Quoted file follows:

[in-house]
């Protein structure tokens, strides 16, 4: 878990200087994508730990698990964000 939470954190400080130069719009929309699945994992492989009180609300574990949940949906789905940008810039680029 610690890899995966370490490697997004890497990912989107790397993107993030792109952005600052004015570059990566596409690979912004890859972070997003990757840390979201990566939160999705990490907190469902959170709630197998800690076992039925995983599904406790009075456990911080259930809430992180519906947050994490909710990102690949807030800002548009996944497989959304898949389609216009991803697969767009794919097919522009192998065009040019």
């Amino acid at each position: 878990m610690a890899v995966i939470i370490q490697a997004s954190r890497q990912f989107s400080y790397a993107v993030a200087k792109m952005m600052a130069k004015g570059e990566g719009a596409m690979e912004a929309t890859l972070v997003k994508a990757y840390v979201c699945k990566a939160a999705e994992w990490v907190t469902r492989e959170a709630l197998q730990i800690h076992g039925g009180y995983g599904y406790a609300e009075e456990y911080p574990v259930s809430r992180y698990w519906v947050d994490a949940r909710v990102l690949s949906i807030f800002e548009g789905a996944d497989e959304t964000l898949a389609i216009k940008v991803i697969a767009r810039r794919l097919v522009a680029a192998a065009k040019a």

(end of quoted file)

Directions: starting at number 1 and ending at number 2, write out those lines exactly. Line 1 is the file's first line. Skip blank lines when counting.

[in-house]
């Protein structure tokens, strides 16, 4: 878990200087994508730990698990964000 939470954190400080130069719009929309699945994992492989009180609300574990949940949906789905940008810039680029 610690890899995966370490490697997004890497990912989107790397993107993030792109952005600052004015570059990566596409690979912004890859972070997003990757840390979201990566939160999705990490907190469902959170709630197998800690076992039925995983599904406790009075456990911080259930809430992180519906947050994490909710990102690949807030800002548009996944497989959304898949389609216009991803697969767009794919097919522009192998065009040019």